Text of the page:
Vanuatu launches in-depth disaster assessment
The United Nations is warning the government and aid agencies supporting the recovery in Vanuatu not to let their guard down as they say the threat of a second disaster is very real.
As the rapid relief response to cyclone Pam continues to gain momentum in Vanuatu, the national disaster management office is already undertaking the next phase of assessments to try and capture the overall damage in the country.
Koroi Hawkins has more.
After weeks of frustrating delays, relief aid is finally starting to reach the remote communities of Vanuatu in some volume as the government's coordinated relief distribution plan goes into effect. Aid agencies are claiming that all of the 22 islands affected by cyclone Pam have been reached but that doesn't mean all small communities have received help. The Executive Director of UNICEF New Zealand Vivien Maidaborn explains the challenges.
VIVIEN MAIDABORN: It's really important that everybody has clean water everybody has a secure food source urgently because we know that there are communities who haven't had either of those things for two weeks now. So thats critical. But there is a very big acknowledgement that this is like 65 separate disasters and the logistics of getting supplies to Vanuatu is one thing. But the real difficulty begins getting it from Port Vila out on boats and then smaller boats onto islands. So you know I just think we have got to keep sharing information identifying where there are gaps feeding that into the clusters and getting it right.
The current emergency relief response is working on a three-month time line provided by the National Disaster Management Office. Basically it means that with an estimated 90 percent of all food gardens in affected areas destroyed, the NDMO feels three months is enough time for gardens to grow back so the mainly subsistence farming communities can start feeding themselves again. But village chiefs and farmers across Vanuatu say the three months timeframe is too short. Chief Peter Kakor of Teoma Bush on Efate whose village feeds not only itself but supplies Port Vila says the NDMO's plan will not be enough.
PETER KAKOR: As a farmer who lives in the bush and who supplies food to the market at Port Vila town. In three months the plants would have only started to grow. Now the hurricane has passed in three months time plants will only have just started to grow back. It will take another three months for food to be produced in the gardens if we replant our gardens. It will take six months, six to seven months. In three months the plants will have only just started to grow back.
The United Nations is also warning the government and aid agencies supporting the recovery in Vanuatu not to let their guard down as they say the threat of a second disaster is very real. The UNDP's Humanitarian Coordinator for Vanuatu Osnat Lubrani made the call from Port Vila this week after recent visits to the heavily affected Tafea province.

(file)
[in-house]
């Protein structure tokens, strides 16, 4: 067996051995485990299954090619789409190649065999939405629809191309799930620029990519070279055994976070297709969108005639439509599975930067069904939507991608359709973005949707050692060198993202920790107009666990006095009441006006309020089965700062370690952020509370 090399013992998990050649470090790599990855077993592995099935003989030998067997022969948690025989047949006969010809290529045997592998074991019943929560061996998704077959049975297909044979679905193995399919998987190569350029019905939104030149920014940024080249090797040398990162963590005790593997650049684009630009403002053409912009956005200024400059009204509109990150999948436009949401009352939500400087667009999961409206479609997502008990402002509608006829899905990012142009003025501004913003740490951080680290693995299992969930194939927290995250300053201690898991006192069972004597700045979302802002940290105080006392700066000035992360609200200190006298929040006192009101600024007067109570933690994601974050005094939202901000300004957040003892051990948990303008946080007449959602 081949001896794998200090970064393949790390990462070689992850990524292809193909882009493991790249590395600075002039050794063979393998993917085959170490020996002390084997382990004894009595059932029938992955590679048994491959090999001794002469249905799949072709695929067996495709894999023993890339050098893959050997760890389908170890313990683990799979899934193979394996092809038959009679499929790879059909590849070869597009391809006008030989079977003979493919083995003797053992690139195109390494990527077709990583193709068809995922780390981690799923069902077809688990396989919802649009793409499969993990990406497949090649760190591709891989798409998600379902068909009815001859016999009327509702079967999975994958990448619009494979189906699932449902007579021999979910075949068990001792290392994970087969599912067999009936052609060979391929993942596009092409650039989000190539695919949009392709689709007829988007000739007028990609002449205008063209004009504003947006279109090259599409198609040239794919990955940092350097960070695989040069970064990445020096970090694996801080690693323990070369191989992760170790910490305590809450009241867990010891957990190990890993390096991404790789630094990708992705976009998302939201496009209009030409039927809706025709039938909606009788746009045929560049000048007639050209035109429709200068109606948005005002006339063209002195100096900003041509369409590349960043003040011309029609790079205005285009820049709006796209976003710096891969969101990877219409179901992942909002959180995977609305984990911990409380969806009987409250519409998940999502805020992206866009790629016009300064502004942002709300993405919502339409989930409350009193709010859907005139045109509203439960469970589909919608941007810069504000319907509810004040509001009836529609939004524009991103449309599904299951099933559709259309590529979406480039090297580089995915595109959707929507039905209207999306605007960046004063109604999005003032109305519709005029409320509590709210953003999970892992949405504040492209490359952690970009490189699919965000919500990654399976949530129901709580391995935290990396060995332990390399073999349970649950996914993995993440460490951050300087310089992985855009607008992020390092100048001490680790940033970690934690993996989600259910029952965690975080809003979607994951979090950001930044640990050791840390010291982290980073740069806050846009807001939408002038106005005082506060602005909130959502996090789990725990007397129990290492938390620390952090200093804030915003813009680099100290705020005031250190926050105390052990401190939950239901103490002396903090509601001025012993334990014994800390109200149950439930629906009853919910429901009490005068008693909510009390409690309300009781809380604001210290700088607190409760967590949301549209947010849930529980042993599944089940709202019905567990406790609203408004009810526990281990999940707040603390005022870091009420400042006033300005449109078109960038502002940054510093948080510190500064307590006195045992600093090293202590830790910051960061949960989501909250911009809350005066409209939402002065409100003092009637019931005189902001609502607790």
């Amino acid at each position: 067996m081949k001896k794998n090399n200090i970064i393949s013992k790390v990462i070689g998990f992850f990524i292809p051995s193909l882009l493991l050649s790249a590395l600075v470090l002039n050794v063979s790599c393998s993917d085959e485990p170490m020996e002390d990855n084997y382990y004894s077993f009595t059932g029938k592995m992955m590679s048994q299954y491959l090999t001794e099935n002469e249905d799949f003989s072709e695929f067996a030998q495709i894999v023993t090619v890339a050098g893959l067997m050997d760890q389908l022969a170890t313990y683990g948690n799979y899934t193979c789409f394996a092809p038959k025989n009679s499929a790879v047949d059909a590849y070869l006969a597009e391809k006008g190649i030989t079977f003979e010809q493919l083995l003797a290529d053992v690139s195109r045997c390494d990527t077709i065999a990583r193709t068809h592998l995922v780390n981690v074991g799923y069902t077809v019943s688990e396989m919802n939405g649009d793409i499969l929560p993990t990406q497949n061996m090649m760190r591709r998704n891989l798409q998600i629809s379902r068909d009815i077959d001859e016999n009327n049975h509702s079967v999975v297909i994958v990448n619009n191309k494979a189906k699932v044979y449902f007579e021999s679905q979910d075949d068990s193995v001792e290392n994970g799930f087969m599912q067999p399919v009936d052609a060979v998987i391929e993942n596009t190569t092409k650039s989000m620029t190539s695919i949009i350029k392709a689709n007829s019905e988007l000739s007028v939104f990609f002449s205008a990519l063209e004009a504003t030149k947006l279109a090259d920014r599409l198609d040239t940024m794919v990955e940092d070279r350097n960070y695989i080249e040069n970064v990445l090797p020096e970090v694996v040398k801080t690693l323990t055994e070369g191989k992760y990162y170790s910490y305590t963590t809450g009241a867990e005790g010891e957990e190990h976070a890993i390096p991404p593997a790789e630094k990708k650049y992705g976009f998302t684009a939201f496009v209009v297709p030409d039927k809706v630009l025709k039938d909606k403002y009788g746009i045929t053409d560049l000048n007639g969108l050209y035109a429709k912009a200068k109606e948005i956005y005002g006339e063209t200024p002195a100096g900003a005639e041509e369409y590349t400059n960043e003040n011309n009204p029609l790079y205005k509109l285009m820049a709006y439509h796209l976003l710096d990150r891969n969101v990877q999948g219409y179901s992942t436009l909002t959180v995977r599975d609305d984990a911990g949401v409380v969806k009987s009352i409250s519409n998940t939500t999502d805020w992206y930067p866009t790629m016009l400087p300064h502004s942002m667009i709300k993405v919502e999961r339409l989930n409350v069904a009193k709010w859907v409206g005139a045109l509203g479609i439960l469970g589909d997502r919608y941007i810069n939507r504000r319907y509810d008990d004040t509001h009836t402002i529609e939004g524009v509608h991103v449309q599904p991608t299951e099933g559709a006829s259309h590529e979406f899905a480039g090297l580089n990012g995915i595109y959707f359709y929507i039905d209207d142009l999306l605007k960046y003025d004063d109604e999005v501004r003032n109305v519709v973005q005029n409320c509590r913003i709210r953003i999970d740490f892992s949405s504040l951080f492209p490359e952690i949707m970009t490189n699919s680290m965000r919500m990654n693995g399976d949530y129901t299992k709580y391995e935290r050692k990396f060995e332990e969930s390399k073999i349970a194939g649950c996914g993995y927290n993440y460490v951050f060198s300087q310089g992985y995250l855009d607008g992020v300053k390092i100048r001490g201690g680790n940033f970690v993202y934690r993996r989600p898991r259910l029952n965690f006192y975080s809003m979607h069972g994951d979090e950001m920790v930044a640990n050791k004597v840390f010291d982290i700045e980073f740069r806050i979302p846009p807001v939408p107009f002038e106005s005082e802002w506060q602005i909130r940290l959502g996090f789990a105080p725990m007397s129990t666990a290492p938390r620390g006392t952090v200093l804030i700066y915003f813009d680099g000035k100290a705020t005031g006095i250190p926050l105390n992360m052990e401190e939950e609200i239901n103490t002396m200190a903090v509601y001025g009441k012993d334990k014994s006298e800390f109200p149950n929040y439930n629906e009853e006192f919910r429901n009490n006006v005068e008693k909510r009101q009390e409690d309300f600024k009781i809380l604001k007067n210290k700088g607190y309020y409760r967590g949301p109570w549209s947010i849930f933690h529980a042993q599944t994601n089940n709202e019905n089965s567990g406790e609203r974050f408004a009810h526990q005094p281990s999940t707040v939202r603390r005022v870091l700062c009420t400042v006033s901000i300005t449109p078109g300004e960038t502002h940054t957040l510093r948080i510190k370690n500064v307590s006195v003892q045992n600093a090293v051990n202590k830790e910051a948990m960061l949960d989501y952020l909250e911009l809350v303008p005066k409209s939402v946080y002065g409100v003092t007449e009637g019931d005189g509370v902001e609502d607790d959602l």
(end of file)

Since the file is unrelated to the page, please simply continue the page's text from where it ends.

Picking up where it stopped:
OSNAT LUBRANI: That's why I spoke about the second emergency we cannot put our guards down there is always the chance that if water does not arrive on time the water and sanitation problems can lead to infectious diseases and we don't want that to happen. The fact that there has been relatively low number of fatalities is on the positive side but we certainly dont want to let down our guard and end up with a worsening situation unless those basic needs are addressed.
Osnat Lubrani says a longer term plan is a must. She says she understands the National Disaster Management Office is already undertaking in-depth assessments which she says will look at the long term needs of victims of Pam. On Thursday Vanuatu's minister for climate change who is responsible for the recovery efforts held the first meeting with donor countries and international agencies to discuss the country's rehabilitation Cyclone Pam. James Bule told the aid donors the government is now assessing the damage to public infrastructure across all islands affected by the cyclone.
JAMES BULE: When this is done then we will be sure of the extent of the damage to the buildings as to how much the government is looking at and we need to seek assistance from the foreign governments and other international agencies to support us with this endeavour.
On top of the major issues facing Vanuatu there are also many smaller aspects to this disaster such as the lack of traditional building materials for villagers because the cyclone stripped the jungles of all foliage and the exaggeration of basic health issues with the destruction of medical aid posts across the islands. As it is approaching three weeks now since Pam hit, the government has extended its state of emergency because there is still so much to be done to help.
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